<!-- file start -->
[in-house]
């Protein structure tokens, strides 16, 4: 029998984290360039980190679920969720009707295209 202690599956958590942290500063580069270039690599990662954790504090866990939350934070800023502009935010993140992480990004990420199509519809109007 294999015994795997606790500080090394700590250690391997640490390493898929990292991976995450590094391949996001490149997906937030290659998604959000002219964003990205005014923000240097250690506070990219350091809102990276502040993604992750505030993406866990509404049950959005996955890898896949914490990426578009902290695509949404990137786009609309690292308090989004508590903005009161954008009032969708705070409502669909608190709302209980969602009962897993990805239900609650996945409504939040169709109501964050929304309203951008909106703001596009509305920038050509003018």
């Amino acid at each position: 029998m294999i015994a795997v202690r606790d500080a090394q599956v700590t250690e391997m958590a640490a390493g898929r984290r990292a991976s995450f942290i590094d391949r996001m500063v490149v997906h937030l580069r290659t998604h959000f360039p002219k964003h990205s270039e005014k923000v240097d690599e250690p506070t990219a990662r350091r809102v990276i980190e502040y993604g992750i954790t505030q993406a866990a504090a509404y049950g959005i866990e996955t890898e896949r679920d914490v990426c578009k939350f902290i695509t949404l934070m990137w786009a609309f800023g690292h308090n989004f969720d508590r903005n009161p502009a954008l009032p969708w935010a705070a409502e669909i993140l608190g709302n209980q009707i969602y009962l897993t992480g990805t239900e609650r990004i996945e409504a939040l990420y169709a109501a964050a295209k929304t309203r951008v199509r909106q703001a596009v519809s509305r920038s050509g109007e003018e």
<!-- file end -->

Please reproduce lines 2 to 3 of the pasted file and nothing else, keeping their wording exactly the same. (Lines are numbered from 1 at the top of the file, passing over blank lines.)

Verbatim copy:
């Protein structure tokens, strides 16, 4: 029998984290360039980190679920969720009707295209 202690599956958590942290500063580069270039690599990662954790504090866990939350934070800023502009935010993140992480990004990420199509519809109007 294999015994795997606790500080090394700590250690391997640490390493898929990292991976995450590094391949996001490149997906937030290659998604959000002219964003990205005014923000240097250690506070990219350091809102990276502040993604992750505030993406866990509404049950959005996955890898896949914490990426578009902290695509949404990137786009609309690292308090989004508590903005009161954008009032969708705070409502669909608190709302209980969602009962897993990805239900609650996945409504939040169709109501964050929304309203951008909106703001596009509305920038050509003018």
């Amino acid at each position: 029998m294999i015994a795997v202690r606790d500080a090394q599956v700590t250690e391997m958590a640490a390493g898929r984290r990292a991976s995450f942290i590094d391949r996001m500063v490149v997906h937030l580069r290659t998604h959000f360039p002219k964003h990205s270039e005014k923000v240097d690599e250690p506070t990219a990662r350091r809102v990276i980190e502040y993604g992750i954790t505030q993406a866990a504090a509404y049950g959005i866990e996955t890898e896949r679920d914490v990426c578009k939350f902290i695509t949404l934070m990137w786009a609309f800023g690292h308090n989004f969720d508590r903005n009161p502009a954008l009032p969708w935010a705070a409502e669909i993140l608190g709302n209980q009707i969602y009962l897993t992480g990805t239900e609650r990004i996945e409504a939040l990420y169709a109501a964050a295209k929304t309203r951008v199509r909106q703001a596009v519809s509305r920038s050509g109007e003018e």